Don't miss our weekly PhD newsletter | Sign up now Don't miss our weekly PhD newsletter | Sign up now

  Mechanisms of growth and virulence in Mycobacterium tuberculosis and other pathogenic mycobacteria

   School of Biosciences

This project is no longer listed on and may not be available.

Click here to search for PhD studentship opportunities
  Dr A Bhatt  Applications accepted all year round  Funded PhD Project (Students Worldwide)

About the Project

Sequenced genomes of mycobacteria, including the human tuberculosis causing pathogen Mycobacterium tuberculosis, reveal a number of genes dedicated to lipid biosynthesis and transport. These unique lipids confer a distinct quality to the mycobacterial cell wall, and play an important role in biofilm formation, adhesion, immunomodulation and virulence. Research in the lab in the past has focused on deciphering the genetic pathways that define lipid biosynthesis and transport in pathogenic mycobacteria. We now make use of systems-based approaches to outline regulatory pathways that drive growth and cell wall biogenesis. With the use of defined mutant strains, we plan to test the molecular mechanisms underlying the following processes, and their impact on virulence using experimental models of infection:

1) Factors driving the growth of pathogenic mycobacteria.

2) Regulation of cell wall biogenesis and its effect on virulence.

3) Molecules that drive biofilm formation

Biological Sciences (4)


(1) Dokic A, Peterson E, Arrieta-Ortiz ML, Pan M, Di Maio A, Baliga N, Bhatt A. (2021) Mycobacterium abscessus biofilms produce an extracellular matrix and have a distinct mycolic acid profile. Cell Surf 7:100051.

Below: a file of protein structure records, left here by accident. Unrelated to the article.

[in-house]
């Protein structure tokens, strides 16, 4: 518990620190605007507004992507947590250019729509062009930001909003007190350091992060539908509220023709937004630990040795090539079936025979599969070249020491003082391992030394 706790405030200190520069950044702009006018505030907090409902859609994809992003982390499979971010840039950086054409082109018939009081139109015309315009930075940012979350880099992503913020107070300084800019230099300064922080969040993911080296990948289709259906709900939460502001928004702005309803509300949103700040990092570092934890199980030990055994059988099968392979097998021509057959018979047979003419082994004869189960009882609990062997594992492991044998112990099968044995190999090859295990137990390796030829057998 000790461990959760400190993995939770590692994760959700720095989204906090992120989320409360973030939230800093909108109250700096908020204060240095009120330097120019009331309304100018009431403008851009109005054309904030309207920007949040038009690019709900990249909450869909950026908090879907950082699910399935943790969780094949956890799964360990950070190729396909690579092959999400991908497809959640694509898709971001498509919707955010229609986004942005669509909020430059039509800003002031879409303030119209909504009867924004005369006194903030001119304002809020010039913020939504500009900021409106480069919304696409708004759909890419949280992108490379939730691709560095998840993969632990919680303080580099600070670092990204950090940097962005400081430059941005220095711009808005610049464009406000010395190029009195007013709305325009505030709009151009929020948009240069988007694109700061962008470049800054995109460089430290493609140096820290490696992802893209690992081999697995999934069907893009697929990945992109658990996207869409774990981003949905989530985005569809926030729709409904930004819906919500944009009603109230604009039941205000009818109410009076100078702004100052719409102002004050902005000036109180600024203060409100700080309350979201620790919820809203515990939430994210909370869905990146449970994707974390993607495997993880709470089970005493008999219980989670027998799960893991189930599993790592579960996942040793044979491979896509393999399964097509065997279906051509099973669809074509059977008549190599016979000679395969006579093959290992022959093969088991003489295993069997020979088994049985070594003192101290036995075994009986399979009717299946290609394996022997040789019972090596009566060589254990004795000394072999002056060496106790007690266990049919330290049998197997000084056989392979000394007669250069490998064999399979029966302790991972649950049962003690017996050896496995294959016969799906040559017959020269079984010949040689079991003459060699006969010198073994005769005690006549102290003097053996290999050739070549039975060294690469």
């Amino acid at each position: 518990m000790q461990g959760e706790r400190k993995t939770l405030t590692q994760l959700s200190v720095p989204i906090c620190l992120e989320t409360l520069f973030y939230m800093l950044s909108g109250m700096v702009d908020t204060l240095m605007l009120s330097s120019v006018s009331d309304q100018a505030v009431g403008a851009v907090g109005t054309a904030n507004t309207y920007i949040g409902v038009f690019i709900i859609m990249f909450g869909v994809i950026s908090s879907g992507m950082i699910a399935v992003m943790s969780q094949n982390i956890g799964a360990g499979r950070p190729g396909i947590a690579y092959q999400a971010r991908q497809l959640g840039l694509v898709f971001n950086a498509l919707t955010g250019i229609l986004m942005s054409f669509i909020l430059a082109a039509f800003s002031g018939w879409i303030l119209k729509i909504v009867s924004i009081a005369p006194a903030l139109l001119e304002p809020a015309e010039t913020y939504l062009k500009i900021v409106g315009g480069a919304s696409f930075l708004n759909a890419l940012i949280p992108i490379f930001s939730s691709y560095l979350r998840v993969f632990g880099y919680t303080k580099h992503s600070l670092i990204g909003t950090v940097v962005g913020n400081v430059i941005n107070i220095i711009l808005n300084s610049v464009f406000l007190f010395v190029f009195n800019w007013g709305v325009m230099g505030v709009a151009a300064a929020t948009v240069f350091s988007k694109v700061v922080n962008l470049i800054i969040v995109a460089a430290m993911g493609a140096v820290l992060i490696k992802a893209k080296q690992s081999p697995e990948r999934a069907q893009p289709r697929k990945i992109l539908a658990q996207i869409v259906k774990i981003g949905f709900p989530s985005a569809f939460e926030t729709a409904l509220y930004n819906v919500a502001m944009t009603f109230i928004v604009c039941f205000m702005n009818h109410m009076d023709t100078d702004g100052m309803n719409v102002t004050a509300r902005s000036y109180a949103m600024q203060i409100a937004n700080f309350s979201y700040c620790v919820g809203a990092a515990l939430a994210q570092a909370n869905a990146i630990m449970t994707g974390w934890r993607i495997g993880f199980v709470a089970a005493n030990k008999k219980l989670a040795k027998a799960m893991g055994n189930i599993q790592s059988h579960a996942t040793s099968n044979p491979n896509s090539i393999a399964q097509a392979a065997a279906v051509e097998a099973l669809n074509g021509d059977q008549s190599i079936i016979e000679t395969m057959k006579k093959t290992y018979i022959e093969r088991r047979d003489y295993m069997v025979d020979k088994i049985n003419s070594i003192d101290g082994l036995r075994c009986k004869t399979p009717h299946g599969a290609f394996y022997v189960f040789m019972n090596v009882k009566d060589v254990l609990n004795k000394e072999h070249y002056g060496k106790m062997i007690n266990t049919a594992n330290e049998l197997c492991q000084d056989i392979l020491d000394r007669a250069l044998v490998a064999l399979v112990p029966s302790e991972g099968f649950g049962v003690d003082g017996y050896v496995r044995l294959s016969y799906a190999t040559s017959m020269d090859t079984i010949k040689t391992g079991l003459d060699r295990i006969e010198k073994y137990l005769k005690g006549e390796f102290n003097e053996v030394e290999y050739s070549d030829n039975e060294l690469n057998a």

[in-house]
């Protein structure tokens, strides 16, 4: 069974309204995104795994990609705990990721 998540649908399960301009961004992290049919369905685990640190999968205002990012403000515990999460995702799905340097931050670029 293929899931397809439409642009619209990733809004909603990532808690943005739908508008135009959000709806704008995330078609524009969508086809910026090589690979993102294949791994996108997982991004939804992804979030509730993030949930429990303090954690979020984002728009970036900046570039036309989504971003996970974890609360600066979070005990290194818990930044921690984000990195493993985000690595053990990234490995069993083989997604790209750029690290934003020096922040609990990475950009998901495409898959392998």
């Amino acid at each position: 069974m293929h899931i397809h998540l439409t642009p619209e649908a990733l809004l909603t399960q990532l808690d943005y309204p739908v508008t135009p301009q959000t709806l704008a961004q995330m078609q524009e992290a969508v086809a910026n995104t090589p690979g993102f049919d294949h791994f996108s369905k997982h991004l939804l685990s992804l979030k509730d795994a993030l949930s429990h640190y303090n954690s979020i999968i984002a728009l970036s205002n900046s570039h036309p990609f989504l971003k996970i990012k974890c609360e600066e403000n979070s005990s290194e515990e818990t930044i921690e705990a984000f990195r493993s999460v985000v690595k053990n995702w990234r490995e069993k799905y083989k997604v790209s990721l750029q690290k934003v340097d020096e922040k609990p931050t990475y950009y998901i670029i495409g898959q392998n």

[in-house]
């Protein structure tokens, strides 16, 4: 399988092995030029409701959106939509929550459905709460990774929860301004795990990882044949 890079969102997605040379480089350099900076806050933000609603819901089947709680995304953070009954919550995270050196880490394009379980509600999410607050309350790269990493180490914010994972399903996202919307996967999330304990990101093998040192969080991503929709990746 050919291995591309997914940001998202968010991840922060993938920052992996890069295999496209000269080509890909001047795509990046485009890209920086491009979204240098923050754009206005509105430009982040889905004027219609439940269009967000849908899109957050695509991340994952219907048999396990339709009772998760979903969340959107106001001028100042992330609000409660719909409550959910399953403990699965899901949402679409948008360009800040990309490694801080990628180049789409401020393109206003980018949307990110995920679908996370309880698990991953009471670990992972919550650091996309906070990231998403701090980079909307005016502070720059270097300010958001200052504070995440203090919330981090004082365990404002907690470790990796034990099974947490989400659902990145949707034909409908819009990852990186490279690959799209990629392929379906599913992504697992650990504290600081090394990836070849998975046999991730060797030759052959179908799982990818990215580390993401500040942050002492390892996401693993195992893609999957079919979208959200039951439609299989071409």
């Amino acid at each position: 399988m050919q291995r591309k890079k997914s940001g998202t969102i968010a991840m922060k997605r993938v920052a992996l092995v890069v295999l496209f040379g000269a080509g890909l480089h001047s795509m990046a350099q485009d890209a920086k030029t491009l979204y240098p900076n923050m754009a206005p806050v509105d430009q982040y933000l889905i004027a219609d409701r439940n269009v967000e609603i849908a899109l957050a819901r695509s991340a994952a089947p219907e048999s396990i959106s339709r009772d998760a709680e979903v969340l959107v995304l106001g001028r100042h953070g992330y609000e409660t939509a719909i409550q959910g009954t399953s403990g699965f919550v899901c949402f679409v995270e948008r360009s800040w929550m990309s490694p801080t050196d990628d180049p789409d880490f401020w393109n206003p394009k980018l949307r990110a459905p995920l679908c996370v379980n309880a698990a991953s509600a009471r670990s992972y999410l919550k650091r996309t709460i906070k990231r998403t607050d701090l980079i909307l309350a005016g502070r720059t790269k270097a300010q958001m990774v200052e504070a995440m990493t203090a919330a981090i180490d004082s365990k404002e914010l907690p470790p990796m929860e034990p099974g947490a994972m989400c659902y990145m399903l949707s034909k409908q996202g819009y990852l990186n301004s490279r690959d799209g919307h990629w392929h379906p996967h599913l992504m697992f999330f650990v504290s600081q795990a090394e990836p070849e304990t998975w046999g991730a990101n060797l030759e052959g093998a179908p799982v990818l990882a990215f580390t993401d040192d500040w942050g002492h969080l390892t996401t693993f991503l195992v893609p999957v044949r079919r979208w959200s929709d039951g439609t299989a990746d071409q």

(2) Pickford H, Alcock E, Singh A, Kelemen G, Bhatt A. (2020) A mycobacterial DivIVA domain-containing protein involved in cell length and septation. Microbiology (Online ahead of print)
(3) Javid A, Cooper C, Singh A, Schindler S, Hänisch M, Marshall RL, Kalscheuer R, Bavro VN, Bhatt A. (2020) The mycolic acid reductase Rv2509 has distinct structural motifs and is essential for growth in slow-growing mycobacteria. Mol Microbiol 113(2):521-533.
(4) Peterson, E. J., Bailo, R., Rothchild, A. C., Arrieta‐ortiz, M. L., Kaur, A., Pan, M., Mai, D., Abidi, A. A., Cooper, C., Aderem, A., Bhatt, A*. & Baliga, N. S.* Path-seq identifies an essential mycolate remodeling program for mycobacterial host adaptation. (2019) Mol Sys Biol 15, e8584.*Joint corresponding authors

How good is research at University of Birmingham in Biological Sciences?

Research output data provided by the Research Excellence Framework (REF)

Click here to see the results for all UK universities

Where will I study?

 About the Project